Multi-Scale Physics

Welcome to the Department of Multi-Scale Physics

On 10 July, as part of the 'Process Technology and Fluid Dynamics' review project, the Executive Board made a final decision on the restructuring of the Multi Scale Physics (MSP) department. This decision concerns the staff active in the field of Process Technology.

ChemE en P&E
As of 1 September, the staff working on the Multi-phase Flows, Thermal & Materials Processes and Computational Reactor Engineering themes will be housed under the Chemical Engineering department in the new to be established Transport Phenomena research group (to be lead by Chris Kleijn). Also as of 1 September, the Reactive Flows & Explosions theme and the applicable staff will be brought under the 3mE faculty's Process & Energy department.

CiEG
The Clouds, Climate & Air Quality research theme will move to the Faculty of Civil Engineering and Geosciences as part of the Climate and Clouds review project. This will also herald the formal closure of the MSP department.

https://intranet.tudelft.nl/no_cache/faculteiten/technische-natuurwetenschappen/nieuws-en-agenda/nieuws/artikel/detail/cvb-besluit-over-reorganisatie-msp/

 

 

Former address:
TNW / MSP
Leeghwaterstraat 39
2628 CB Delft  

Postal address:
 
Delft University of Technology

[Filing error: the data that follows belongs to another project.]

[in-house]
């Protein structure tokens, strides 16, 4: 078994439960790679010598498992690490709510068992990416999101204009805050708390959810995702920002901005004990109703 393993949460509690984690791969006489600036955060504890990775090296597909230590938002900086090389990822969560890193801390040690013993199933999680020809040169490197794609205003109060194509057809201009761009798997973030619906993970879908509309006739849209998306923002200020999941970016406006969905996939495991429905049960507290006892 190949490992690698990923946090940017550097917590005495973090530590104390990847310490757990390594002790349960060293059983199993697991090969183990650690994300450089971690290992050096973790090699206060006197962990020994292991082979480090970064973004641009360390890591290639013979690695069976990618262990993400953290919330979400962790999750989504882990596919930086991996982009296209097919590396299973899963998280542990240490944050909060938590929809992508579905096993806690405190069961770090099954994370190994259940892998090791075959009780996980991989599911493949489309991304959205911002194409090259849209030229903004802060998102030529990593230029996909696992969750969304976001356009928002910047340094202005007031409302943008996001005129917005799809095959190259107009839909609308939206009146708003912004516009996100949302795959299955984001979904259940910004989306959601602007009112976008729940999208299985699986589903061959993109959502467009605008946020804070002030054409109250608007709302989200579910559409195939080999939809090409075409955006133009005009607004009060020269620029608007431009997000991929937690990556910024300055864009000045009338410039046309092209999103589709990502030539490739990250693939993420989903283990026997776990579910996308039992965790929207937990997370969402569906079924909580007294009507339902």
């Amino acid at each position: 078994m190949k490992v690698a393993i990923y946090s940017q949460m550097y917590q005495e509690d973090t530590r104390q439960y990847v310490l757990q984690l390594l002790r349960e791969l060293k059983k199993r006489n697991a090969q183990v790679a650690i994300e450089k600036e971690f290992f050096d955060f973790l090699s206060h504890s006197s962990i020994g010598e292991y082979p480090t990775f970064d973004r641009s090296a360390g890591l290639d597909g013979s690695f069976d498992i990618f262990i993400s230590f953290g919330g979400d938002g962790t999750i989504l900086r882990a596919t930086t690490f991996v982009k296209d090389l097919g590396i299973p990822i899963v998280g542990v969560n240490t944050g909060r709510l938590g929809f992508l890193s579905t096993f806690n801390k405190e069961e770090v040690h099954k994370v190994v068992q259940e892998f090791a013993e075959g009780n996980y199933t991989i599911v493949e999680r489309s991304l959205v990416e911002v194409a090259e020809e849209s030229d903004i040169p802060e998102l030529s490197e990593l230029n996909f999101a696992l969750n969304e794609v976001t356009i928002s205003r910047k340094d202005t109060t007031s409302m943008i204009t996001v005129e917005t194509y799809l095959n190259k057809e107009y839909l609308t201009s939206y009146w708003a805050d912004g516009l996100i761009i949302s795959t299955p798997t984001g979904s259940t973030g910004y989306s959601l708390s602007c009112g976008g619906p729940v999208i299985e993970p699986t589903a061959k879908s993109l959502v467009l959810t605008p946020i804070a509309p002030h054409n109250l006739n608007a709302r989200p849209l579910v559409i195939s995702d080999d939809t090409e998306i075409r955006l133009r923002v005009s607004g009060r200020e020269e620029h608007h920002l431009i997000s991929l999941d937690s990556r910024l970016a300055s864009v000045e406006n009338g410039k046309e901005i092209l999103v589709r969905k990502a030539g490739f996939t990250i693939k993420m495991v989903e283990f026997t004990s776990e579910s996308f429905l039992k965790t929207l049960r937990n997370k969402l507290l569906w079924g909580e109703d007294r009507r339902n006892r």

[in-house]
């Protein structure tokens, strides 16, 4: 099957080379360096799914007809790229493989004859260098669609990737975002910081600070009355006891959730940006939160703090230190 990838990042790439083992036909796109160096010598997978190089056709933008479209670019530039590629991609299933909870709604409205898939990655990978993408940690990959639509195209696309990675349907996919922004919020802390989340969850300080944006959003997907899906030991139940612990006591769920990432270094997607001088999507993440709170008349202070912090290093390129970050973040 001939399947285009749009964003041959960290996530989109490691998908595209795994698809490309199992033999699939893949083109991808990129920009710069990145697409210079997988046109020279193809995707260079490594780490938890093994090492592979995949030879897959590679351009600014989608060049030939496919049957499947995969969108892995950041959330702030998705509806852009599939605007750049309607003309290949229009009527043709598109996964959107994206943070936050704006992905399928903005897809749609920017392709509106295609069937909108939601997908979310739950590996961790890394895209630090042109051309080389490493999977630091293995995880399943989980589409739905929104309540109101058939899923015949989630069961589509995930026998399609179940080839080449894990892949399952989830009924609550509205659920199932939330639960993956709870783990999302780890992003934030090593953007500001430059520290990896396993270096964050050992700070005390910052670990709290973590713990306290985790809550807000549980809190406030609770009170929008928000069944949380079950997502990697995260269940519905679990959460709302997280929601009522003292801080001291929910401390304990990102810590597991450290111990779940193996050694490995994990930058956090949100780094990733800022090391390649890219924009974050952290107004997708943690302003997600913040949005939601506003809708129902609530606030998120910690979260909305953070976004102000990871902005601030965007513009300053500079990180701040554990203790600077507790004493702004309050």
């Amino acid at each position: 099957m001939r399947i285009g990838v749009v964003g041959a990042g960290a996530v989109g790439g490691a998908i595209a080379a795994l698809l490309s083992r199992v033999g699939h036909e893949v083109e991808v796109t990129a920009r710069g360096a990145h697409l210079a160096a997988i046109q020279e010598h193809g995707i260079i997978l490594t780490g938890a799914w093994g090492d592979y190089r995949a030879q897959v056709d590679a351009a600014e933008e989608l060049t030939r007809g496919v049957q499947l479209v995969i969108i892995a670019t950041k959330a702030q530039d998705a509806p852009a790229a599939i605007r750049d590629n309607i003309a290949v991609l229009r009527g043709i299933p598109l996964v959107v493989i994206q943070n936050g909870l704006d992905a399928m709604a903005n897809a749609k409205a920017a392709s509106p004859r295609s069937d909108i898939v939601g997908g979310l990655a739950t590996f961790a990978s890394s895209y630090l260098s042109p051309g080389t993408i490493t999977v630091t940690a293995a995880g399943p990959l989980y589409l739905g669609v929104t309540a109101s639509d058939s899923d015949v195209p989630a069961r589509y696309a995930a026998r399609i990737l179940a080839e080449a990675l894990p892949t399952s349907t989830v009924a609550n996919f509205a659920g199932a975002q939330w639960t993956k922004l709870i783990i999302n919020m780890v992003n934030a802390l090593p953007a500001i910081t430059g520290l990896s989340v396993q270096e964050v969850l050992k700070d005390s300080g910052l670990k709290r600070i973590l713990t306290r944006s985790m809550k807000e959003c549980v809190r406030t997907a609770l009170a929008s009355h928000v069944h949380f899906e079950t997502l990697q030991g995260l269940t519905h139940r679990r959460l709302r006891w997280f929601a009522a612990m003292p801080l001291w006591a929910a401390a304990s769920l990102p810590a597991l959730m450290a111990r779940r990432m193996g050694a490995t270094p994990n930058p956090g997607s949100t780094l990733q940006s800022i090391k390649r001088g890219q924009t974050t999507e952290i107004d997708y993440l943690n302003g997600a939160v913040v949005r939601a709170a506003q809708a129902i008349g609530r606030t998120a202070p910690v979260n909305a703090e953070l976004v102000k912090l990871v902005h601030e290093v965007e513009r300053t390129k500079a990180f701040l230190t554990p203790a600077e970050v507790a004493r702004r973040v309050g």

TNW / MSP
Postbus 5
2600 AA Delft 

The Department of Multi-Scale Physics (MSP) is dealing with Industrial and Environmental Processes in the world around us. With a staff of 14 professors and some 35 postdocs and PhD students, MSP aims at a better understanding, a better description and - in industry - a better control of these processes. We think mankind should produce products and energy in a cleaner, more sustainable and more efficient way. MSP wishes to contribute to more sustainable industrial processes and a more sustainable earth.

MSP considers flow and transport phenomena over a wide range of time and length scales in their mutual dependence. We study the interaction of molecular transport of heat and mass, chemical reactions, turbulent eddies, bubbles, drops and particles, and flow and convective transport at the scale of the vessel or at a long range. Usually, we use continuum concepts for describing these phenomena and processes, sometimes (under rarefied conditions) molecular models.
To this end, MSP exploits a wide variety of advanced computational and experimental tools.

Highlight: Supercomputing award for simulating atmospheric boundary layer

During the annual SARA Superdag on December 1, the Wim Nieuwpoort Award has been granted for the first time. NCF and SARA have initiated this Award to promote the scaling of applications for HPC systems.

The Award has been named after Emeritus Professor Wim Nieuwpoort who has had great influence on the promotion of large-scale computing in the Netherlands. This award is meant for Dutch research teams that have demonstrated to be able to efficiently run scientific applications on a significant part of a large Dutch national HPC system. The jury has received three proposals that met the criteria.

The Wim Nieuwpoort Award has been granted to the research team of Prof. Dr. Harm Jonker of Delft University of Technology for the proposal "High Resolution Simulation of Turbulent Atmospheric Boundary Layers". Besides Jonker, Dr. S.R. de Roode, Drs. S. Boing, Ir. J.J. van der Dussen and Dr. M. van Reeuwijk have contributed to this proposal. 

 

[More information (in Dutch only)]








Naam auteur: W. van Goor
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